Kimberly Denman and Laurent Rebuffel at their showroom home in L.A.

Interior Design: Kimberly Denman
Text: Erika Heet
Photography: Jose Manuel Alorda

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L.A. Makers

Home as creative laboratory is not a new concept in design, though one might argue that designer Kimberly Denman and her husband, Laurent Rebuffel, helped pioneer the idea in Los Angeles. For most of the last dozen years, Denman and Rebuffel have lived, worked, created and entertained in the Talmadge, a 1924 elegant brick apartment building in Koreatown bearing the name of silent film actress Norma Talmadge, for whom it was built as a gift from her husband. Even its very foundation is romantic.

“It was love at first sight,” Denman says of discovering the building. “It has the feel of an NYC apartment in which we bring a very European flair.” (She is a well-traveled Coloradan and he’s from Cannes.) “But it also reminds us of Los Angeles in the ’20s and ’30s.” For a time, the couple lived a divided life between their previous apartment and an office space in the building. Not long before the world went into various stages of lockdown, a larger apartment adjacent to the office opened up and they moved on it quickly. “We had the opportunity to move to our current setup and link the two spaces together,” Denman says. “It is magical to work there and display our collection.”

For this apartment, they brought with them many pieces of furniture, art, antiques and collectibles from the previous space, then began introducing new pieces, especially her own designs, as the rooms and their desires dictated. The design lab part is especially useful for Denman, who had a personal renaissance and created 16 new furniture pieces in lockdown. “It was wild,” she says. “When the confinement started, we re-created the apartment with new colors, new pieces.” For the pair, it’s not just about making the pretty. “Laurent and I spend most evenings talking about furniture,” she says with a laugh. “Someone told us we needed a hobby, but this does not feel like work.”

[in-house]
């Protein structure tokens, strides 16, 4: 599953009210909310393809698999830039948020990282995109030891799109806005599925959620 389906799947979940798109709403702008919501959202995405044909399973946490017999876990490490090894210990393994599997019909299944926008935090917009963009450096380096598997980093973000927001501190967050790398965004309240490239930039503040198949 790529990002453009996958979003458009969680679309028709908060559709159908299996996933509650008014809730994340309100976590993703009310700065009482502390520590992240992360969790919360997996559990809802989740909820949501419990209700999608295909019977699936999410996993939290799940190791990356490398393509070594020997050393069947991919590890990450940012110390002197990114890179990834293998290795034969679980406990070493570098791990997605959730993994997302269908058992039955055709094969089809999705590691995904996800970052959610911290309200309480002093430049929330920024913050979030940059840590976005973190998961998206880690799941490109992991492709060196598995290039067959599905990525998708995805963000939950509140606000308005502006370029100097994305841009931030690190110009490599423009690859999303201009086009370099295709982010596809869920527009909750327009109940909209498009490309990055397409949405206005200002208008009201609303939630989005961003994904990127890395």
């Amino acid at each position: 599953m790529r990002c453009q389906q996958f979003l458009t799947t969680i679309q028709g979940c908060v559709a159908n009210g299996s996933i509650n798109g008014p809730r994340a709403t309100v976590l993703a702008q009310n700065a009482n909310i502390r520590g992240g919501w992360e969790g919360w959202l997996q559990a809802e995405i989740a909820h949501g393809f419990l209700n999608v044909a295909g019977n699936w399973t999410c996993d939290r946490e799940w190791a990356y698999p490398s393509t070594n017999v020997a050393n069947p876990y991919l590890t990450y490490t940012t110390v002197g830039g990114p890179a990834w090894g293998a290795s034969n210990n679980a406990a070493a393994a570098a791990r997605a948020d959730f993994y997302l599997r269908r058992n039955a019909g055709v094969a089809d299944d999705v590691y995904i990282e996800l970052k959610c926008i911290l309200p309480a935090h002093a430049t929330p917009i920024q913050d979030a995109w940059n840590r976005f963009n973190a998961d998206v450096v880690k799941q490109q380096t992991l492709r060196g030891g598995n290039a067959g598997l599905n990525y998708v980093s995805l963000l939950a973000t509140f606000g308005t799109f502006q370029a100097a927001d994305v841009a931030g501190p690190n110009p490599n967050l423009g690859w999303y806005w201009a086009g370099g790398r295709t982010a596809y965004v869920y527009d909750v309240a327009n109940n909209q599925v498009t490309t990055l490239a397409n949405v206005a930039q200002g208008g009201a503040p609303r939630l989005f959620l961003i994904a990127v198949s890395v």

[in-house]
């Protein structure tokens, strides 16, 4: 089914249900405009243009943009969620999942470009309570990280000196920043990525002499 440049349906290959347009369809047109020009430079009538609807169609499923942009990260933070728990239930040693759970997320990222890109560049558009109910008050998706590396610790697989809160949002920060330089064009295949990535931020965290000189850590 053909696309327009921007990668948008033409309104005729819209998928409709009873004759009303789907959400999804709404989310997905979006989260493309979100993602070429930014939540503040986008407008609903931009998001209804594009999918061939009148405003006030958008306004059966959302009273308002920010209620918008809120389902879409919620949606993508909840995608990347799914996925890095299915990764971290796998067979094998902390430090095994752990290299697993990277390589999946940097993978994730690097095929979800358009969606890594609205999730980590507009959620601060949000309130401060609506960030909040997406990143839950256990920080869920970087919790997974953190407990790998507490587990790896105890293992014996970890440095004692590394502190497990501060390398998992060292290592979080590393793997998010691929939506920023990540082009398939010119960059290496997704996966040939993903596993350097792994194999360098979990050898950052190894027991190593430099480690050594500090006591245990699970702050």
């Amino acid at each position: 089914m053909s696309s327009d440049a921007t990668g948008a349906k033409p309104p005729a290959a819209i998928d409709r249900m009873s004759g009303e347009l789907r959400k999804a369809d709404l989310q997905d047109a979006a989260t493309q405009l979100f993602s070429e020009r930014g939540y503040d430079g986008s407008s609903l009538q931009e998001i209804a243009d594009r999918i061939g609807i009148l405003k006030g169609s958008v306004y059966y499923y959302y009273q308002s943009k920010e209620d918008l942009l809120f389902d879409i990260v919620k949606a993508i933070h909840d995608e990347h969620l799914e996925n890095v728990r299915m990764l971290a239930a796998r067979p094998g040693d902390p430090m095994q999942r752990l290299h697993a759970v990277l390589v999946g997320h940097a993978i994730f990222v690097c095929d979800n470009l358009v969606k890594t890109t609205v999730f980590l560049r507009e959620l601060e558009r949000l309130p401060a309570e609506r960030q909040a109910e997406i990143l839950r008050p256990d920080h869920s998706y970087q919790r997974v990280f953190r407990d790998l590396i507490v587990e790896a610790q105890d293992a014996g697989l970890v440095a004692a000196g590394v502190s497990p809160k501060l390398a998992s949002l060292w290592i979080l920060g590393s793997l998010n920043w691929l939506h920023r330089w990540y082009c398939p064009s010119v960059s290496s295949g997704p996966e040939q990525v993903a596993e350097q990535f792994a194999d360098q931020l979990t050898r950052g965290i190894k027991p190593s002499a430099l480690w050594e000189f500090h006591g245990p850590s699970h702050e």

As in their former apartment but on a grander scale, the impact is immediate upon entering. In the entrance, which the pair painted India Yellow from Farrow & Ball, hangs an Oberon pendant by Fuse Lighting, designed by Kevin Kolanowski. Other pieces by Kolanowski, a friend of the couple’s, punctuate the apartment: his Legato torchiere stands in the living room and his Boa pendants hang in the dining room near a table and chairs of Denman’s design, and a striking photograph from Melanie Pullen’s The Red Shoes series. The main rooms fan out from the entrance: the bar and foyer, the living and dining room, and the salon blue, which had been the master bedroom but its overscale size begged for it to be another space to gather with friends and clients. In the living room, Sound Wave, designed by Denman for The Rug Company, vibrates as it pours from beneath her bronze-legged Gratitude sofa and Renoveau chairs. Denman replaced the fireplace (“too Victorian for our taste”) with a custom steel surround, and added a circa 1998 bronze sculpture by Aviva Shemer and 1970s French mirror by François Monnet.

“The art and sculptures enhance the presentation and allow us to imagine how a designer can interpret our furniture in terms of different finishes or upholstery,” the couple says. “We have come up with some new finishes because we changed the color of the room or the design concept.” Wall colors are bold, moody and deep throughout. “I like to experiment with colors,” Denman says. “It would be hard for me to recommend a client live with bold colors if I hadn’t done it myself. I also like to show that color as well as white can highlight great artwork just as beautifully, if not more.” 

“This space is mostly for creation and featuring our line,” continues Denman, whose furniture can be found at Jean de Merry in Los Angeles and De Sousa Hughes in San Francisco. “We are in permanent design mode. It is also a magical place to entertain.” It is well known that Denman and Rebuffel are perfect hosts, and they look forward to being able to welcome guests again on a larger scale in this new space. “The rooms flow better from an entertaining standpoint, which is important to us,” she says. “We are gathering a community of super creative people around our dining table and have some wonderful dinner parties. We are also hoping to have some larger events soon like we had done pre-pandemic. People who come to visit spend more time with us than if we had a store, so we create tighter bonds. It is rewarding from a personal standpoint, and it allows us to be more in tune with their needs.” Kimberly Denman,

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